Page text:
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Lancet Neurol. 2011 Apr;10(4):329-37. doi: 10.1016/S1474-4422(11)70023-0.

Sustained disease-activity-free status in patients with relapsing-remitting multiple sclerosis treated with cladribine tablets in the CLARITY study: a post-hoc and subgroup analysis.

Author information

  • 1Queen Mary University London, Blizard Institute of Cell and Molecular Science, Barts and The London School of Medicine and Dentistry, London, UK. g.giovannoni@qmul.ac.uk

Abstract

BACKGROUND:

On the basis of various clinical and MRI measurements, the phase 3 Cladribine Tablets Treating Multiple Sclerosis Orally (CLARITY) study in patients with relapsing-remitting multiple sclerosis (RRMS) showed that short-course oral treatment with cladribine at cumulative doses of 3·5 and 5·25 mg/kg over 96 weeks was more effective than placebo. Achieving sustained freedom from disease activity is becoming a viable treatment goal in RRMS; we therefore aimed to assess the effects of cladribine on this composite outcome measure by doing a post-hoc analysis of data from the CLARITY study.

METHODS:

Freedom from disease activity is composed of three components that are commonly used individually as endpoints in clinical trials; it is defined as the patient having no relapse, no 3-month sustained change in expanded disability status scale (EDSS) score, and no new MRI lesions (no T1 gadolinium-enhancing or active T2 lesions) over a specified period. We assessed the effect of two doses of cladribine tablets versus placebo on the proportion of patients who were free from disease activity based on the individual components, all pair-wise combinations, and the composite of the three components (freedom from disease activity). Freedom from disease activity was analysed at 24, 48, and 96 weeks, and in subgroups of patients stratified according to baseline demographic and disease characteristics (age, disease duration, previous treatment with disease-modifying therapy, T1 gadolinium-enhancing lesion number, T2 lesion volume, EDSS score, number of previous relapses, and highly active disease).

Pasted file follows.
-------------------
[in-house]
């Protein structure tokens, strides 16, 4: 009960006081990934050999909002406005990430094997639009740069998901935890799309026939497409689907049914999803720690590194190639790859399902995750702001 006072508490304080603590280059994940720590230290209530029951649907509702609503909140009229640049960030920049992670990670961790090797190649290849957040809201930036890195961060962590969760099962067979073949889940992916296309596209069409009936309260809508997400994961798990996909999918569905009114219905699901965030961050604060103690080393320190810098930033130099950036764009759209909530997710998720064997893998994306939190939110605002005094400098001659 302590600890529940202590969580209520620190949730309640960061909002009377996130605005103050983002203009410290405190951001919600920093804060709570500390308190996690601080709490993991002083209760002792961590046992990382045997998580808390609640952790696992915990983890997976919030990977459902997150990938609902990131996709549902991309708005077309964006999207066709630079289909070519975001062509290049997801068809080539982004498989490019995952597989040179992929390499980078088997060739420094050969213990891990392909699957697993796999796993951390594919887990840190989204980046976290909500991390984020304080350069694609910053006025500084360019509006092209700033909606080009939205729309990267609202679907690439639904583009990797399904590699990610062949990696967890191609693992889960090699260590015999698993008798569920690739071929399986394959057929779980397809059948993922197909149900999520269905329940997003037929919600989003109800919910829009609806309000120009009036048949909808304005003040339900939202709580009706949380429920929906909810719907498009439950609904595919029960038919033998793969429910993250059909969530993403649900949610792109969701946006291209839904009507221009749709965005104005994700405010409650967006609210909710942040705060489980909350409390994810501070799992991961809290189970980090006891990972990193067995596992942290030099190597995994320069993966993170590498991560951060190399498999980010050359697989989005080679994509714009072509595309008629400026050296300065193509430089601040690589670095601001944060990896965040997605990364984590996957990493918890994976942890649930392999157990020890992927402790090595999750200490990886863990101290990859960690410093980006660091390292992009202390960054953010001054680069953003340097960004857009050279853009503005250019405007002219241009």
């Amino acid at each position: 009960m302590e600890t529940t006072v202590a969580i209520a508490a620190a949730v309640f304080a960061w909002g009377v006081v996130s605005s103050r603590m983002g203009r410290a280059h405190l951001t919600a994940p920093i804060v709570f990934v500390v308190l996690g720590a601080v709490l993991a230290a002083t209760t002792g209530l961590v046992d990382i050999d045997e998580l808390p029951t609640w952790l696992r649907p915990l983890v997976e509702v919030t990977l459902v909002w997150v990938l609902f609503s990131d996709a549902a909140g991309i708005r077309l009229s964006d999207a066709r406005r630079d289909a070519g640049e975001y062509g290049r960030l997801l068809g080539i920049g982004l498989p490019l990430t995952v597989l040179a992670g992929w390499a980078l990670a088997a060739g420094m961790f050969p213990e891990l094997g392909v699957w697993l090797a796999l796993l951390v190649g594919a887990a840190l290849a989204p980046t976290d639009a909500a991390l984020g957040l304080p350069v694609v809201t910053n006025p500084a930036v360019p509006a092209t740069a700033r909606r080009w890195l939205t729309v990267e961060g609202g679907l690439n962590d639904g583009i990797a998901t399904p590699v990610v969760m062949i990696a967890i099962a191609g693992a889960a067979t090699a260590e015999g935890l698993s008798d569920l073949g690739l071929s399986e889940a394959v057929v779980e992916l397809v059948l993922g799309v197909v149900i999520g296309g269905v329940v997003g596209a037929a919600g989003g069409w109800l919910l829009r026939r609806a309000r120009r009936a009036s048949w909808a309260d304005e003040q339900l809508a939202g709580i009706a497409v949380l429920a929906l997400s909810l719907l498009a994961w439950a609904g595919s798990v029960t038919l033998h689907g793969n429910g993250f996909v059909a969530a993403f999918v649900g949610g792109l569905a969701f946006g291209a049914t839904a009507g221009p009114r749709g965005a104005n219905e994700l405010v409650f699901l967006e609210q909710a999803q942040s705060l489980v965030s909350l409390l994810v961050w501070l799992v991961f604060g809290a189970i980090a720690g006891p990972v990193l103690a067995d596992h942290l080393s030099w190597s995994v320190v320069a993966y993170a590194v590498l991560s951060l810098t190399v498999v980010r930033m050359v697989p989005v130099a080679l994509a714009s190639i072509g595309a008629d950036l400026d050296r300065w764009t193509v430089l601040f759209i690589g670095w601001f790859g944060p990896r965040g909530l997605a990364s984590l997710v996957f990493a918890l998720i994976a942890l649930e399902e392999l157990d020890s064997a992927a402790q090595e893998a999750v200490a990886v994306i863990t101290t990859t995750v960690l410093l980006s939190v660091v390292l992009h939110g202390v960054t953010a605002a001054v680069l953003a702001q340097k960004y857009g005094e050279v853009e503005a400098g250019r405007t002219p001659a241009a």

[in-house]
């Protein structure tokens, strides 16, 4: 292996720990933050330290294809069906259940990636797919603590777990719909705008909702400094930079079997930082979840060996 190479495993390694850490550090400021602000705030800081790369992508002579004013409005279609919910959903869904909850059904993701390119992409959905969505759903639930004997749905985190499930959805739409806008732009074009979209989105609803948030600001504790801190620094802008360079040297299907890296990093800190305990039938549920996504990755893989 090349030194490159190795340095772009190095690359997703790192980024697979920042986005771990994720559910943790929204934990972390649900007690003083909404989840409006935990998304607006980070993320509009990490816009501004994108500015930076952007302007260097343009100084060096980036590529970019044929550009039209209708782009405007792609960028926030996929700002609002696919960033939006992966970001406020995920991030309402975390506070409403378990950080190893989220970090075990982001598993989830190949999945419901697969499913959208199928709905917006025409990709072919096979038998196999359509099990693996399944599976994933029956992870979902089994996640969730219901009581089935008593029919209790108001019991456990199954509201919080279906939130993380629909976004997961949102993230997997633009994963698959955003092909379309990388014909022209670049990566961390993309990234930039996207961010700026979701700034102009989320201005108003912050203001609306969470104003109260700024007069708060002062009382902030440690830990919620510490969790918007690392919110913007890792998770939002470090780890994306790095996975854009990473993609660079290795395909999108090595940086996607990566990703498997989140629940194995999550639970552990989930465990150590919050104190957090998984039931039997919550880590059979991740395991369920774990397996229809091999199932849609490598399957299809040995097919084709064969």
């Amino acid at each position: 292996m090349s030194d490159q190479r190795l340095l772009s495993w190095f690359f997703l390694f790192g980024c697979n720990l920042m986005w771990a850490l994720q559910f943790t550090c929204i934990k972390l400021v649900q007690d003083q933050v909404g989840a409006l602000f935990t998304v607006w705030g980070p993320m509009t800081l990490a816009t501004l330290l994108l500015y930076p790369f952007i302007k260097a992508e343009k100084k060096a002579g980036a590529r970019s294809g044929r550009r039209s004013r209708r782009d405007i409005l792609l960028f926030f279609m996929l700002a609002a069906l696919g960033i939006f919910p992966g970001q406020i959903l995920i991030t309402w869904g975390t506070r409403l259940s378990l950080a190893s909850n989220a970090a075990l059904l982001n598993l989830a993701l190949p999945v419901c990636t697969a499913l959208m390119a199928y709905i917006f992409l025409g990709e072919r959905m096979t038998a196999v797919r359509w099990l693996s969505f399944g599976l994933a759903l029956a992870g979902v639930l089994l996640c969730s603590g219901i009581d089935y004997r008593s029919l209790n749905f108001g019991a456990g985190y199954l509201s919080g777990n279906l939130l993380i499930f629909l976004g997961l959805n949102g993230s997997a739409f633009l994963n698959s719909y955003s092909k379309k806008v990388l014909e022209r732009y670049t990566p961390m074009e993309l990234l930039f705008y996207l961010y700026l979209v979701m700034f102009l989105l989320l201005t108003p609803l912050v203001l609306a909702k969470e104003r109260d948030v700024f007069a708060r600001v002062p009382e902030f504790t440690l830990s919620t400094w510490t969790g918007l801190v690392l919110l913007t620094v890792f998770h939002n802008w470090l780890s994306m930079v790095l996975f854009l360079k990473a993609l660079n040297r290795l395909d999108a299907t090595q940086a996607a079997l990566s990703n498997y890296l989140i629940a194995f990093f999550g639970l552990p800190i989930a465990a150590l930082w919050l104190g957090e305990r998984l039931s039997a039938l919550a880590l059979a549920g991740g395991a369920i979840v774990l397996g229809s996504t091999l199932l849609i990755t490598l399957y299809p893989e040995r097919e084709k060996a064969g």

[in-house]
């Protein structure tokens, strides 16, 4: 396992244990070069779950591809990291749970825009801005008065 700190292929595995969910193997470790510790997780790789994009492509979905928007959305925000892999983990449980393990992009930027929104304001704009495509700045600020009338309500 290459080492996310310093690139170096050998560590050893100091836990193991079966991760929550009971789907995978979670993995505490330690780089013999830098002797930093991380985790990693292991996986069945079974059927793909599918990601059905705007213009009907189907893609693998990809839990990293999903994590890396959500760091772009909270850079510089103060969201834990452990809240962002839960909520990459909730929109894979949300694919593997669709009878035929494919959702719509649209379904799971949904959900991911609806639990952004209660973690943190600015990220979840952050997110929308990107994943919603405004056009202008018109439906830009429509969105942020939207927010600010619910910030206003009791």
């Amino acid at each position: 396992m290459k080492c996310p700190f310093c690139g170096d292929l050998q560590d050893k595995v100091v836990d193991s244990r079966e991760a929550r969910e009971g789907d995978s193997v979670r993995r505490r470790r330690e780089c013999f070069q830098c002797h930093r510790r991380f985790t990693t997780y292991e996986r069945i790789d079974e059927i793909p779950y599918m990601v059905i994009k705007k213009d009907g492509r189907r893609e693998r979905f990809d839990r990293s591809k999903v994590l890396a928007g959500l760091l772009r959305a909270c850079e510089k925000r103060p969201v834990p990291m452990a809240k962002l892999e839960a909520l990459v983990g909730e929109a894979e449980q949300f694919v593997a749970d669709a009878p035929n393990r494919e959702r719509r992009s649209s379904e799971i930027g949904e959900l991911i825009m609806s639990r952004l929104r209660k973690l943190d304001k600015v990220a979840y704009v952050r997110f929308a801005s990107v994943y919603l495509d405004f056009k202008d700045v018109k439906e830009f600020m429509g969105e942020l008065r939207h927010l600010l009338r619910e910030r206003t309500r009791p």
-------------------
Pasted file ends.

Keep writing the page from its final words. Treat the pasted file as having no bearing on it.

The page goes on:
FINDINGS:

Of the 1326 patients randomly assigned to treatment in the CLARITY study, 1192 were assessable for freedom from disease activity at 96 weeks. Over 24 weeks, 266 (67%) of 395 patients in the cladribine 3·5 mg/kg group and 283 (70%) of 406 in the cladribine 5·25 mg/kg group were free from disease activity, versus 145 (39%) of 373 in the placebo group (odds ratio [OR] 3·31, 95% CI 2·46-4·46 for the 3·5 mg/kg group; and 3·68, 2·73-4·97 for the 5·25 mg/kg group; both p<0·0001). Over 48 weeks, 208 (54%) of 384 patients in the cladribine 3·5 mg/kg group and 222 (56%) of 396 patients in the cladribine 5·25 mg/kg group were free from disease activity, versus 86 (24%) of 360 patients in the placebo group (OR 3·80, 2·77-5·22 for the 3·5 mg/kg group; 4·13, 3·02-5·66 for the 5·25 mg/kg group; both p<0·0001). Over 96 weeks, 178 (44%) of 402 patients in the cladribine 3·5 mg/kg group and 189 (46%) of 411 patients in the cladribine 5·25 mg/kg group were free from disease activity, versus 60 (16%) of 379 patients in the placebo group (OR 4·28, 3·05-6·02 for the 3·5 mg/kg group; 4·62, 3·29-6·48 for the 5·25 mg/kg group; both p<0·0001). The effects of cladribine tablets on freedom from disease activity were significant across all patient subgroups.

INTERPRETATION:

Treatment with cladribine tablets significantly increased the proportion of patients with sustained freedom from disease activity over 96 weeks compared with placebo. Sustained freedom from disease activity could become an important measure of therapeutic response in RRMS.

FUNDING:

Merck Serono SA-Geneva, Switzerland; an affiliate of Merck, Darmstadt, Germany.

Copyright © 2011 Elsevier Ltd. All rights reserved.

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PMID:
21397565
[PubMed - indexed for MEDLINE]
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